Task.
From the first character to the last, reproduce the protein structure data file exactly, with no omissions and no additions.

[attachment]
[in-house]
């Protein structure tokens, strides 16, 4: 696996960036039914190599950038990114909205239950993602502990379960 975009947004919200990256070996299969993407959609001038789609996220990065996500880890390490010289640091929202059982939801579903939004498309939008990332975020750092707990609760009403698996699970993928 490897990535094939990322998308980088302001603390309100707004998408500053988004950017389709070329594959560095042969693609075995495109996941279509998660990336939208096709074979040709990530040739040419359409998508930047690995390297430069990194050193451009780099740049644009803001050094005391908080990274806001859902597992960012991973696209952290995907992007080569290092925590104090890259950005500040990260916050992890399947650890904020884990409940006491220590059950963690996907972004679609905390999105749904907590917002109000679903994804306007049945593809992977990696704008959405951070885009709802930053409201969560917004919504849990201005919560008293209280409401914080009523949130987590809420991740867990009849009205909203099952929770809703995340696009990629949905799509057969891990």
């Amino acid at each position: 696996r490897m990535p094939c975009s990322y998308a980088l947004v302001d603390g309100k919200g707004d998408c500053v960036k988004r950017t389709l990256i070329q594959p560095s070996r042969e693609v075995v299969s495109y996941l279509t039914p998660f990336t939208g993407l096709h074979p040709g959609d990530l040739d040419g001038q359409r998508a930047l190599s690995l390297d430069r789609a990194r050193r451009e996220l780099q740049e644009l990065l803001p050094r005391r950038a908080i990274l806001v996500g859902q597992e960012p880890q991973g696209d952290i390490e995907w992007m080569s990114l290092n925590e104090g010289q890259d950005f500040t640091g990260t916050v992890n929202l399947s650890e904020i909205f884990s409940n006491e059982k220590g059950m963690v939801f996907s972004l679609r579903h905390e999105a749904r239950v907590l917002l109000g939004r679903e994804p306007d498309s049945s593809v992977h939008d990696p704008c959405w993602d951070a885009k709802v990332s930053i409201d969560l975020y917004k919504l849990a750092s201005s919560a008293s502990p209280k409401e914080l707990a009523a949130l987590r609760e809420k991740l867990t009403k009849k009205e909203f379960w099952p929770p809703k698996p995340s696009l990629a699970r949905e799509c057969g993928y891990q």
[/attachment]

[in-house]
């Protein structure tokens, strides 16, 4: 696996960036039914190599950038990114909205239950993602502990379960 975009947004919200990256070996299969993407959609001038789609996220990065996500880890390490010289640091929202059982939801579903939004498309939008990332975020750092707990609760009403698996699970993928 490897990535094939990322998308980088302001603390309100707004998408500053988004950017389709070329594959560095042969693609075995495109996941279509998660990336939208096709074979040709990530040739040419359409998508930047690995390297430069990194050193451009780099740049644009803001050094005391908080990274806001859902597992960012991973696209952290995907992007080569290092925590104090890259950005500040990260916050992890399947650890904020884990409940006491220590059950963690996907972004679609905390999105749904907590917002109000679903994804306007049945593809992977990696704008959405951070885009709802930053409201969560917004919504849990201005919560008293209280409401914080009523949130987590809420991740867990009849009205909203099952929770809703995340696009990629949905799509057969891990």
């Amino acid at each position: 696996r490897m990535p094939c975009s990322y998308a980088l947004v302001d603390g309100k919200g707004d998408c500053v960036k988004r950017t389709l990256i070329q594959p560095s070996r042969e693609v075995v299969s495109y996941l279509t039914p998660f990336t939208g993407l096709h074979p040709g959609d990530l040739d040419g001038q359409r998508a930047l190599s690995l390297d430069r789609a990194r050193r451009e996220l780099q740049e644009l990065l803001p050094r005391r950038a908080i990274l806001v996500g859902q597992e960012p880890q991973g696209d952290i390490e995907w992007m080569s990114l290092n925590e104090g010289q890259d950005f500040t640091g990260t916050v992890n929202l399947s650890e904020i909205f884990s409940n006491e059982k220590g059950m963690v939801f996907s972004l679609r579903h905390e999105a749904r239950v907590l917002l109000g939004r679903e994804p306007d498309s049945s593809v992977h939008d990696p704008c959405w993602d951070a885009k709802v990332s930053i409201d969560l975020y917004k919504l849990a750092s201005s919560a008293s502990p209280k409401e914080l707990a009523a949130l987590r609760e809420k991740l867990t009403k009849k009205e909203f379960w099952p929770p809703k698996p995340s696009l990629a699970r949905e799509c057969g993928y891990q």